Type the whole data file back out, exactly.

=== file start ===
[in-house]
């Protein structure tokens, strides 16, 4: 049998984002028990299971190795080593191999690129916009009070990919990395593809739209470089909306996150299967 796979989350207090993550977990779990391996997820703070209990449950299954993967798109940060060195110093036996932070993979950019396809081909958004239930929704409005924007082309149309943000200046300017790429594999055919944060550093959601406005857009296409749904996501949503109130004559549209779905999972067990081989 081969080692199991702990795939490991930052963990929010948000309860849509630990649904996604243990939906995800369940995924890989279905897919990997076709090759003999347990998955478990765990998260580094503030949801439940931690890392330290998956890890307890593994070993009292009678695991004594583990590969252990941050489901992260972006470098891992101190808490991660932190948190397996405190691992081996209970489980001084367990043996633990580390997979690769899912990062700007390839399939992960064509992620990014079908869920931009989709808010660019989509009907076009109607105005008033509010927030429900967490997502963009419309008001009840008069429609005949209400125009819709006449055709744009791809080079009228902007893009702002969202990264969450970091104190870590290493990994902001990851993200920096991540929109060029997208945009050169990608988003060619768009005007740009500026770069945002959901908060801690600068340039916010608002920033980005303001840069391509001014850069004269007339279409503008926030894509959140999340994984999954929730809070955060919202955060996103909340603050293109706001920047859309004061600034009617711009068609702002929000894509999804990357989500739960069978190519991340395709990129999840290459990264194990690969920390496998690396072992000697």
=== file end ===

[in-house]
């Protein structure tokens, strides 16, 4: 049998984002028990299971190795080593191999690129916009009070990919990395593809739209470089909306996150299967 796979989350207090993550977990779990391996997820703070209990449950299954993967798109940060060195110093036996932070993979950019396809081909958004239930929704409005924007082309149309943000200046300017790429594999055919944060550093959601406005857009296409749904996501949503109130004559549209779905999972067990081989 081969080692199991702990795939490991930052963990929010948000309860849509630990649904996604243990939906995800369940995924890989279905897919990997076709090759003999347990998955478990765990998260580094503030949801439940931690890392330290998956890890307890593994070993009292009678695991004594583990590969252990941050489901992260972006470098891992101190808490991660932190948190397996405190691992081996209970489980001084367990043996633990580390997979690769899912990062700007390839399939992960064509992620990014079908869920931009989709808010660019989509009907076009109607105005008033509010927030429900967490997502963009419309008001009840008069429609005949209400125009819709006449055709744009791809080079009228902007893009702002969202990264969450970091104190870590290493990994902001990851993200920096991540929109060029997208945009050169990608988003060619768009005007740009500026770069945002959901908060801690600068340039916010608002920033980005303001840069391509001014850069004269007339279409503008926030894509959140999340994984999954929730809070955060919202955060996103909340603050293109706001920047859309004061600034009617711009068609702002929000894509999804990357989500739960069978190519991340395709990129999840290459990264194990690969920390496998690396072992000697």